For the past few weeks, pounding rains across Sub-Saharan Africa have killed about 100 people and destroyed tens of thousands of homes, leaving many families homeless. While humanitarian workers struggle to take care of flood victims, they fear the worst is yet to come. Phuong Tran has more from VOA's West Africa Bureau in Dakar.
A few weeks ago, Mauritania's president asked people to pray for rain. Aid officials, fearing widespread famine, had started planning for what appeared to be a drought.
Now, humanitarian organizations are rushing disaster relief but for flooding instead.
Mauritania is still recovering from a deadly flood that hit 10 days ago, displacing some 10,000 people. Aid streaming into the country includes blankets, mats, tents and latrines.
Mauritania's government has launched a multi-million dollar appeal for aid to the southeast region, which includes some 75,000 people.
Ahmed Ould Magueya says he cannot remember a storm as bad as the one that hit his village, Tintane, a town at the foot of a mountain.
The 70-year-old merchant says the small table he had for selling oranges floated away. Magueya says he is also a livestock herder and that his cages, full of animals, also disappeared. He says he has no where to live or to work because he lost his home, his table and his animals.
The president of the non-profit International Federation of Red Cross and Red Crescent Societies in Mauritania, Ahmed Ahmed Aida, says he cannot remember the last time the country suffered from storms this severe.
After seeing the destruction, Aida says the village of Tintane no longer exists. He says all the shops and health centers are destroyed.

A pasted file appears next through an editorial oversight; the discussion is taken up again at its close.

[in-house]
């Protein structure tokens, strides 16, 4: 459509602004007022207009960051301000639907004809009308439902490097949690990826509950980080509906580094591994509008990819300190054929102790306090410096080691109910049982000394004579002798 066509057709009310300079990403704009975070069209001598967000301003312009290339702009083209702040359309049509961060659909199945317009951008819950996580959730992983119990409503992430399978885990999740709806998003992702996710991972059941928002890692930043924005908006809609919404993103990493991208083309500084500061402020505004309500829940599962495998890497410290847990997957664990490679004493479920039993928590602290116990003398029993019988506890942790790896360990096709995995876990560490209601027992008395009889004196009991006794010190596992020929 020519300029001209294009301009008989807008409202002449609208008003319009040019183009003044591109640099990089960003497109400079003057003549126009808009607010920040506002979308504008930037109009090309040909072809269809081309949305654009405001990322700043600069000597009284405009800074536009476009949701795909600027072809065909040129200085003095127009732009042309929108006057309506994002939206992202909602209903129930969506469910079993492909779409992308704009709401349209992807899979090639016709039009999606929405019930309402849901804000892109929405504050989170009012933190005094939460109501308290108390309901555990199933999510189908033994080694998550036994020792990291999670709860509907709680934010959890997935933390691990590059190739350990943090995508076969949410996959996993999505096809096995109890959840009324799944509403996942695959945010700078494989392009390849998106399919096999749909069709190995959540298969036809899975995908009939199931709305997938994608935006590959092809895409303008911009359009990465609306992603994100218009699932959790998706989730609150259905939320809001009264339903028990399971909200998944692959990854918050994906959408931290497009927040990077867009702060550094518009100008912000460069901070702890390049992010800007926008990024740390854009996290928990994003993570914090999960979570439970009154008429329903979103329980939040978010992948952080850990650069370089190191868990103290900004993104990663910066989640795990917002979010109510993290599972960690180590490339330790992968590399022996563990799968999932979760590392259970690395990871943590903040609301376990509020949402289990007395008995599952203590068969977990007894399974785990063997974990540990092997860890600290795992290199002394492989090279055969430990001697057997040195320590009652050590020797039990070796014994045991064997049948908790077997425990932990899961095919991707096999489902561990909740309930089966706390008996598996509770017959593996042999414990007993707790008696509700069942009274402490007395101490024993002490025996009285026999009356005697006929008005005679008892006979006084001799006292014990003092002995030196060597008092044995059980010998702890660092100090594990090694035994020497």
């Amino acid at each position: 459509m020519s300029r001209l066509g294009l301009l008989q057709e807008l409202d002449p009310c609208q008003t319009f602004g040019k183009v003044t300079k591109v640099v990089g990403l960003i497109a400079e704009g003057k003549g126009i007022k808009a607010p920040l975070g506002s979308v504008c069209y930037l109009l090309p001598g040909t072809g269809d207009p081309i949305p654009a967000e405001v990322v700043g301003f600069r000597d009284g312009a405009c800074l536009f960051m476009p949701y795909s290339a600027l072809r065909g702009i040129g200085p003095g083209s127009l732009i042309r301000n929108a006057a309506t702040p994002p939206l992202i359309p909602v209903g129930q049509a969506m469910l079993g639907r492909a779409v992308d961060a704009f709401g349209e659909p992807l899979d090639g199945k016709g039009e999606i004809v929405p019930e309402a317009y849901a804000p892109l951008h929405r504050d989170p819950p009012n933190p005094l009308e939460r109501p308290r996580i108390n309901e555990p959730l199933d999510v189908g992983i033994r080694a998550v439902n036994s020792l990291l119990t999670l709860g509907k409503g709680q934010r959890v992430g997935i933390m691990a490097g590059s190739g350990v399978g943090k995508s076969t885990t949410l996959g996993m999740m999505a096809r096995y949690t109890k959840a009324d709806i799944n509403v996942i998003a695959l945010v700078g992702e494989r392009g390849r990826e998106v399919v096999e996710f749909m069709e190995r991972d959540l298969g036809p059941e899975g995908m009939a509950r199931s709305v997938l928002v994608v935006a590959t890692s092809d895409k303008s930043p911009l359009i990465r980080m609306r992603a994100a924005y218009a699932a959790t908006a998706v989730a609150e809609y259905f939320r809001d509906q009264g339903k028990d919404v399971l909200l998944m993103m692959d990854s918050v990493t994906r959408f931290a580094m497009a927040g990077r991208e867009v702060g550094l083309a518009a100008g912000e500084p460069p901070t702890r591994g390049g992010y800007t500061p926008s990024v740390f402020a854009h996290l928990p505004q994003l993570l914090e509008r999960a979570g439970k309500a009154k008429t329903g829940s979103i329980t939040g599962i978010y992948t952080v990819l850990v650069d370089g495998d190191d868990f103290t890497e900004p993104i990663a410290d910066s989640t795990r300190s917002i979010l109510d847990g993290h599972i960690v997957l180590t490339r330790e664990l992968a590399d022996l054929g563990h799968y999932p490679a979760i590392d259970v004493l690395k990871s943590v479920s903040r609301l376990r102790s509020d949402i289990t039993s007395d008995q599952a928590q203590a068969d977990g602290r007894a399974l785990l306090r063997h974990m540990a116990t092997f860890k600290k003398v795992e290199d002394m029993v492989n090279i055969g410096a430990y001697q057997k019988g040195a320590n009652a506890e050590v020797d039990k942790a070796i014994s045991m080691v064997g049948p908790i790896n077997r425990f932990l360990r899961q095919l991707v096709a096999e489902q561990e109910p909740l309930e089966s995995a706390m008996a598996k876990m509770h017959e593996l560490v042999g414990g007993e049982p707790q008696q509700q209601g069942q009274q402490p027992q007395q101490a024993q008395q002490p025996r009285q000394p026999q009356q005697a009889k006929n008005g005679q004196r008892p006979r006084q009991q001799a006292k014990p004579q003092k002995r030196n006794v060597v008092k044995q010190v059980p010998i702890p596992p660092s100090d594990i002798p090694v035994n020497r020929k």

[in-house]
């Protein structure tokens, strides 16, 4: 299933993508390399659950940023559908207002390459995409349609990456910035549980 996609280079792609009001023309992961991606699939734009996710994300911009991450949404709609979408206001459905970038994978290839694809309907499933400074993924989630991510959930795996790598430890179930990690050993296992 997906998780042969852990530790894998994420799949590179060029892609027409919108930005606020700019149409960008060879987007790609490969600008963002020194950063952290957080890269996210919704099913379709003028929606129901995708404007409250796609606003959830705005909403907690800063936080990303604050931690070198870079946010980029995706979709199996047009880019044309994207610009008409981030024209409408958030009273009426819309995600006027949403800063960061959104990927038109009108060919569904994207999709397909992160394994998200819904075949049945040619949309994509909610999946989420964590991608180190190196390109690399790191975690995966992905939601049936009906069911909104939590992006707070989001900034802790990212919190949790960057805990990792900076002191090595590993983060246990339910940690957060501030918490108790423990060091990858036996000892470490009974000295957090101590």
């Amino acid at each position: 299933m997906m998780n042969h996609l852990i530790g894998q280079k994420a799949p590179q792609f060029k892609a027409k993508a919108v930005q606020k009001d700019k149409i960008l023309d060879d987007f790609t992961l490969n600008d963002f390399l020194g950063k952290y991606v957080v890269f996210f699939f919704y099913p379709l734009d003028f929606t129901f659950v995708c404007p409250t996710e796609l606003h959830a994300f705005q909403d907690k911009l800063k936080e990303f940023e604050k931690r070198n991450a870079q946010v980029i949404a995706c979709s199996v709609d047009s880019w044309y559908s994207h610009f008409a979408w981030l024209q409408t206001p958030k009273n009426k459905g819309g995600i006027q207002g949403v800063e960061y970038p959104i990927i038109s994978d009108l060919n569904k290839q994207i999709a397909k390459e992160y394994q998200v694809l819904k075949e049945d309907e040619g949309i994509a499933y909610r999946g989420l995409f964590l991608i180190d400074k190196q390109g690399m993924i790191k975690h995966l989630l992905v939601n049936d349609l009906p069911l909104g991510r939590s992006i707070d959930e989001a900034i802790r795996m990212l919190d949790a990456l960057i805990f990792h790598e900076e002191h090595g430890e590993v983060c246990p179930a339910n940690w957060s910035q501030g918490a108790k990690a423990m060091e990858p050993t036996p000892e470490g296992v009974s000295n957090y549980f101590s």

Elsewhere in Africa, heavy rains last week in southwest Chad killed three people, thousands of livestock and washed away about five thousand homes.
Guilhem Molinie is a physician directing a team of health workers from the non-profit Doctors Without Borders. They are checking damage from flooding in southwestern Chad. He says the number of rainy days has been surprising.
"The number of rainy days has actually exploded. It was just last year 16 days in August which is few, but this year we are already at 35 days of rain, the east of Chad, a deserted region," he said.
Molinie says health workers are preparing for the worst part of the rainy season.
"We have to follow closely the evolution of the situation, because the rains can continue for a month and the situation could change quickly," he said.
The doctor says the team has found several cases of malaria and diarrhea across the country, but there are no diagnosed cases yet of cholera, a bacterial infection spread through contaminated water. Cholera can result in death due to dehydration.
Next door to Chad in Sudan, officials say a cholera outbreak killed about 50 people during the recent rains. Hundreds of thousands of Sudanese have lost their livestock and their homes in the widespread flooding.
Flooding has has also cut roads in Mali, left sewage-infected water wells in Ivory Coast, and thousands homeless in Burkina Faso and Niger.